By Orly Noy, Ir Amim Spokesperson
The recent diplomatic and journalistic storm over plans to expand the Gilo neighborhood in Jerusalem exposed a fundamental difference of view between Israel and many of its strongest supporters. Reacting to news that plans for 900 new dwellings in Gilo were to be approved by the Jerusalem Planning Committee, the White House was said to be "dismayed" by the move, and the UN General Secretary Ban-Ki Moon "deplored" it. The two statements, and others coming from Europe, insist that the status of Jerusalem should be resolved through negotiations between the parties, and that neither should take actions to pre-empt the outcome of such negotiations.
In Israel, meanwhile, politicians and the public, led by Prime Minister Netanyahu, responded angrily to such international protests, describing them as unwarranted intervention in Israel's affairs. Why should foreign powers tell Israel what and how to build in one of the large neighborhoods of its capital? asked residents of Gilo, while the Office of the Prime Minister explained that "construction plans in Jerusalem are municipal issues, just as they are in Tel-Aviv and Haifa."
Reactions in Israel reflect a widely shared assumption, which developed over the four decades since Israel annexed East Jerusalem and declared it part of "United Jerusalem." The large Jewish neighborhoods Israel built on expropriated lands in the annexed areas are home to about 200,000 Israeli Jews, who represent every social and political group in the country. They are accepted as a natural and permanent part of metropolitan Jerusalem and of Israel. Very few refer to them as "settlements," and even steadfast supporters of a future Palestinian state do not expect these neighborhoods to be included in its new borders. It is to this consensus that Netanyahu appeals in his rejection of the international protests over construction in Gilo.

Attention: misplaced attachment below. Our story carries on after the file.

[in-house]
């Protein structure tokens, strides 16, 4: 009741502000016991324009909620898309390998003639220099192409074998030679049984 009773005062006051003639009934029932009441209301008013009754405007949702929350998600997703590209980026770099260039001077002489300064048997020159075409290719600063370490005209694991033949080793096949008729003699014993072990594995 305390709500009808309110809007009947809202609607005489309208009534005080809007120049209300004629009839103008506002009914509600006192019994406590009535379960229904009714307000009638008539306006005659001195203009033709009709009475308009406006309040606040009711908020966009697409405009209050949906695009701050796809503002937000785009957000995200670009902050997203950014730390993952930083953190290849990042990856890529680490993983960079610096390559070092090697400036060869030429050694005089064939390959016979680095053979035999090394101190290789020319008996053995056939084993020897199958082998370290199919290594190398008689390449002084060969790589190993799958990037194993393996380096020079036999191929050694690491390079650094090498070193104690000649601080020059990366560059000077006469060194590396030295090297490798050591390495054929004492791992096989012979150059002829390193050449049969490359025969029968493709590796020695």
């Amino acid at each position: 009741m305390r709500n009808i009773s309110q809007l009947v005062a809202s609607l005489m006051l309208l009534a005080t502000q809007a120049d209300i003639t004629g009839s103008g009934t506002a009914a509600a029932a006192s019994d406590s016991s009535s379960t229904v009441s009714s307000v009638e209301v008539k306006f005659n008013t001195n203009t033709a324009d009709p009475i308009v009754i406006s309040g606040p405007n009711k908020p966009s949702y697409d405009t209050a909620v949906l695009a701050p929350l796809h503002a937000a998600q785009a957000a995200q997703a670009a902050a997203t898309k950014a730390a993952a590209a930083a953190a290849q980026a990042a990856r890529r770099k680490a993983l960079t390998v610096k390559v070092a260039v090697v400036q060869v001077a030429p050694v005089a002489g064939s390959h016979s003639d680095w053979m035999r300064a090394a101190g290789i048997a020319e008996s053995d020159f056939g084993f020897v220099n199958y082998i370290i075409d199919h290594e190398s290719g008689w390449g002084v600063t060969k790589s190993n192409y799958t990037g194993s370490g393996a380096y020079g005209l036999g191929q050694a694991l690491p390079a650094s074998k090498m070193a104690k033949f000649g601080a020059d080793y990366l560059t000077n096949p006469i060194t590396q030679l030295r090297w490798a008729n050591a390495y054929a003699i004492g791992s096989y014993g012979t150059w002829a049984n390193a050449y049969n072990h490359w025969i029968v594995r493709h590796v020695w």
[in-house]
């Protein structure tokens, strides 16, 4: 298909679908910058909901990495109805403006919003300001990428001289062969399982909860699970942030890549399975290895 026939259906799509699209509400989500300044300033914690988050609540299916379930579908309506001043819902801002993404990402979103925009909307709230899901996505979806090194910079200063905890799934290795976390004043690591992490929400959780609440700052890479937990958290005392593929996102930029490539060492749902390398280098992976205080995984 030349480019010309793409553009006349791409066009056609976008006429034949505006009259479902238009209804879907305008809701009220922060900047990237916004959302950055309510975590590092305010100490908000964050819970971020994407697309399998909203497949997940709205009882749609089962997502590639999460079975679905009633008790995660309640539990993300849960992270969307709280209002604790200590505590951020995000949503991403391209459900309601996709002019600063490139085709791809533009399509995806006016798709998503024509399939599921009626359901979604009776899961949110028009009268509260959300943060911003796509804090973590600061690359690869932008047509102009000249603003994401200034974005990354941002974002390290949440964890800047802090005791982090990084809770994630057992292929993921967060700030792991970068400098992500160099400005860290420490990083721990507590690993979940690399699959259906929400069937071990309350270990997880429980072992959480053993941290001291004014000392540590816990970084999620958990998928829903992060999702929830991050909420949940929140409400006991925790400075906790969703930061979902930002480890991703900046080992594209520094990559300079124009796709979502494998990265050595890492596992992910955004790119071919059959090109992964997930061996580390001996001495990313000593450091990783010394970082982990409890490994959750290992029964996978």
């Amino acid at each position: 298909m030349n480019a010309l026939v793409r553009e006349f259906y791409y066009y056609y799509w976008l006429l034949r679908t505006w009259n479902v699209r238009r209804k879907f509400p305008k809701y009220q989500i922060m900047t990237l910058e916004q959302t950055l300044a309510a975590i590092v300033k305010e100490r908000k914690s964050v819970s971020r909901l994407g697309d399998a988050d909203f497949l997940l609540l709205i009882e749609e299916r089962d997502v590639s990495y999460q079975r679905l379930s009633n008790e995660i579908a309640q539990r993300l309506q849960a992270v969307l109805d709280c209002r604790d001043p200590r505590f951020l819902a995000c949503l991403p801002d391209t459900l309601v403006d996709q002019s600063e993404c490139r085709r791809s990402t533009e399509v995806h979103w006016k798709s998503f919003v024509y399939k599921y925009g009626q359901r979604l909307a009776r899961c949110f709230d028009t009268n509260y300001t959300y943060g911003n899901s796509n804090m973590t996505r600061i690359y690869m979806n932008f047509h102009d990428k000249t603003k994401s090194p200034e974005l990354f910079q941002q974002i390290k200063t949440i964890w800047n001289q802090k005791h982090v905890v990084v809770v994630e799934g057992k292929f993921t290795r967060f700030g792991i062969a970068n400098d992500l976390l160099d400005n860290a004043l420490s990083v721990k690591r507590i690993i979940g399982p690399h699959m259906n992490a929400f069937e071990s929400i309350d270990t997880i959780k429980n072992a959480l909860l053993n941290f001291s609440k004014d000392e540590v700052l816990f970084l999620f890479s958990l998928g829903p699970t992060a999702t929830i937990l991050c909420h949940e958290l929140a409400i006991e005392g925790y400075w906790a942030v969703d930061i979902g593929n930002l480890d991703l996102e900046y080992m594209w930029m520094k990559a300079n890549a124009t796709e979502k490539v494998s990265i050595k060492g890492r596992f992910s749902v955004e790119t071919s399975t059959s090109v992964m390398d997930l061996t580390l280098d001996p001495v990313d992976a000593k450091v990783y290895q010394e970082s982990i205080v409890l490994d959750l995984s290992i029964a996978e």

The Israeli consensus ignores two critical issues, which can explain why the rest of the world responded to the Gilo plans with such alarm and warnings. First, there is the fact that international law does not distinguish between the areas annexed by Israel in 1967 and the rest of the West Bank and Gaza. They are all considered occupied territory and, as such, their disposition cannot be decided by the occupying force unilaterally. It must be resolved through diplomatic negotiations and international agreements. Even countries known for their support of Israel do not accept the legality of Israel's unilateral annexation of East Jerusalem. None has set its embassy in the capital.
The quick reaction by foreign governments and international organizations points to the second critical problem in the Gilo plans. These are not simply plans for routine construction in an existing urban space. Instead, they are part of a series of construction projects that are intended to form a wide swath of Jewish neighborhoods on the South Eastern parameter of metropolitan Jerusalem. Thus, the 900-unit residential expansion in "Mordot Gilo," discussed by the Jerusalem Planning Committee on November 17, is just the first stage of a larger expansion of Gilo to the east and south that will total about 3000 units. Other plans include the new neighborhood of Giv'at Ya'el to the west of Gilo (14,000 units), which will swallow the Palestinian village of Walajeh; the new neighborhood of Giv'at Hamatos east of Gilo (about 3,700 residential units, as well as 1,100 hotel rooms, public buildings etc.); and an expansion of the Har Khoma neighborhood to the west (about 1,400 units).
If realized, these plans would connect Israeli Jerusalem to the Gush Etzion settlements. At the same time, the swath of Israeli neighborhoods on the South East would join the neighborhoods that close on Jerusalem from the North and North East, thus cutting a major territorial bridge between the future Palestinian state and East Jerusalem. Like the Palestinians, the US, UN and the Europeans all understand the real nature of the construction in Gilo and the neighboring areas. They know it violates the outlines for a future Palestinian state as drawn at Camp David, Taba, and the recent negotiations between Prime Minister Olmert and Palestinian President Abas. They know it would undermine any future peace agreement. This is why they object and protest.